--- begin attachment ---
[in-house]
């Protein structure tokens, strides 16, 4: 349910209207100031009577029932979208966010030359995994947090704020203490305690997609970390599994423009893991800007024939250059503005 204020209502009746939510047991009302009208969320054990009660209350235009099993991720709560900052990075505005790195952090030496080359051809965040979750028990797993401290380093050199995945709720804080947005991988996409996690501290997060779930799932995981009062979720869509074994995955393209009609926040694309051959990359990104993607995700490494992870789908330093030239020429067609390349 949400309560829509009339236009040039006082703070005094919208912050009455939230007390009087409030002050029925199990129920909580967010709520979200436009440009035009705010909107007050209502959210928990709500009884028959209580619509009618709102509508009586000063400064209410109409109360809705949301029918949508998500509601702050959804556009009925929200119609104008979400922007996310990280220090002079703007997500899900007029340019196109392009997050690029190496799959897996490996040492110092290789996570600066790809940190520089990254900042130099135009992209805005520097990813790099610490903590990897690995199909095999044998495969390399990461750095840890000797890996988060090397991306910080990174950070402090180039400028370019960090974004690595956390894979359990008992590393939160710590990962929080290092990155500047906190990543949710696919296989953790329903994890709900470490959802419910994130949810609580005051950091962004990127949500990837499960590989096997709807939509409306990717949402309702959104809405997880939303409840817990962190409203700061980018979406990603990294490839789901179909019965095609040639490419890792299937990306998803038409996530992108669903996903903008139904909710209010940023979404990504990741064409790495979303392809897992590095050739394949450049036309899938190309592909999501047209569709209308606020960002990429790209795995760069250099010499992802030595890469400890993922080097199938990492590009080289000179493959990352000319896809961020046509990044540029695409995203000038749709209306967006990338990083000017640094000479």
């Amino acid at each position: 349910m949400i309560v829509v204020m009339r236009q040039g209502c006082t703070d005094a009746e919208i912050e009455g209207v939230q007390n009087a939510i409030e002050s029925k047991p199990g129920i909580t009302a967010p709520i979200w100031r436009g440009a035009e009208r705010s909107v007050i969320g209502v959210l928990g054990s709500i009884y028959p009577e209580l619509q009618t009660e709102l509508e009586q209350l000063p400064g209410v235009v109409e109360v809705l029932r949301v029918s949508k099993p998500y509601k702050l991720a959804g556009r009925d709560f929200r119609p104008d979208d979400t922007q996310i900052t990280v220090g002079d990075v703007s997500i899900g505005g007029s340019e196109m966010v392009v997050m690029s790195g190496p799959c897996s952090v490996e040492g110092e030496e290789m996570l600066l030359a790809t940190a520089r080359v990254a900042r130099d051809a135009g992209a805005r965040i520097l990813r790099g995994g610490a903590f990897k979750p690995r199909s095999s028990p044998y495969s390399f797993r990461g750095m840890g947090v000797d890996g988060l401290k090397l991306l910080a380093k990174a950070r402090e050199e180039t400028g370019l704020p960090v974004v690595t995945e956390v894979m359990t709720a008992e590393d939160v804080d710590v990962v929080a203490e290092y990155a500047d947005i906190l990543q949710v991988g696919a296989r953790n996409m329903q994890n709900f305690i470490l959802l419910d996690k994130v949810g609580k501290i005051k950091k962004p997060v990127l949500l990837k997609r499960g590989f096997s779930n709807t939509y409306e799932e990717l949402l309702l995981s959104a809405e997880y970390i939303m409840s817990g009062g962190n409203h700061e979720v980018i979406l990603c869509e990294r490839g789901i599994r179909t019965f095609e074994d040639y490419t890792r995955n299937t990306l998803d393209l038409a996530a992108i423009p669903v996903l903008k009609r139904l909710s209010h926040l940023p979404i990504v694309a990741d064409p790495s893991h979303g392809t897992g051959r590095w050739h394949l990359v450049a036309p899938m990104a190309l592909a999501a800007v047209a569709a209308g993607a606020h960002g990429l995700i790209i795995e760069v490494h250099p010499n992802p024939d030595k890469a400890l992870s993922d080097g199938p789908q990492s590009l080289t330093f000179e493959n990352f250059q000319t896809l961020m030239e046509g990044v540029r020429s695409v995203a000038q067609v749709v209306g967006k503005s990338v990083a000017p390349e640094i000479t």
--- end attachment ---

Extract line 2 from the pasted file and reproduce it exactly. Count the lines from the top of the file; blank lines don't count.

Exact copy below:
């Protein structure tokens, strides 16, 4: 349910209207100031009577029932979208966010030359995994947090704020203490305690997609970390599994423009893991800007024939250059503005 204020209502009746939510047991009302009208969320054990009660209350235009099993991720709560900052990075505005790195952090030496080359051809965040979750028990797993401290380093050199995945709720804080947005991988996409996690501290997060779930799932995981009062979720869509074994995955393209009609926040694309051959990359990104993607995700490494992870789908330093030239020429067609390349 949400309560829509009339236009040039006082703070005094919208912050009455939230007390009087409030002050029925199990129920909580967010709520979200436009440009035009705010909107007050209502959210928990709500009884028959209580619509009618709102509508009586000063400064209410109409109360809705949301029918949508998500509601702050959804556009009925929200119609104008979400922007996310990280220090002079703007997500899900007029340019196109392009997050690029190496799959897996490996040492110092290789996570600066790809940190520089990254900042130099135009992209805005520097990813790099610490903590990897690995199909095999044998495969390399990461750095840890000797890996988060090397991306910080990174950070402090180039400028370019960090974004690595956390894979359990008992590393939160710590990962929080290092990155500047906190990543949710696919296989953790329903994890709900470490959802419910994130949810609580005051950091962004990127949500990837499960590989096997709807939509409306990717949402309702959104809405997880939303409840817990962190409203700061980018979406990603990294490839789901179909019965095609040639490419890792299937990306998803038409996530992108669903996903903008139904909710209010940023979404990504990741064409790495979303392809897992590095050739394949450049036309899938190309592909999501047209569709209308606020960002990429790209795995760069250099010499992802030595890469400890993922080097199938990492590009080289000179493959990352000319896809961020046509990044540029695409995203000038749709209306967006990338990083000017640094000479």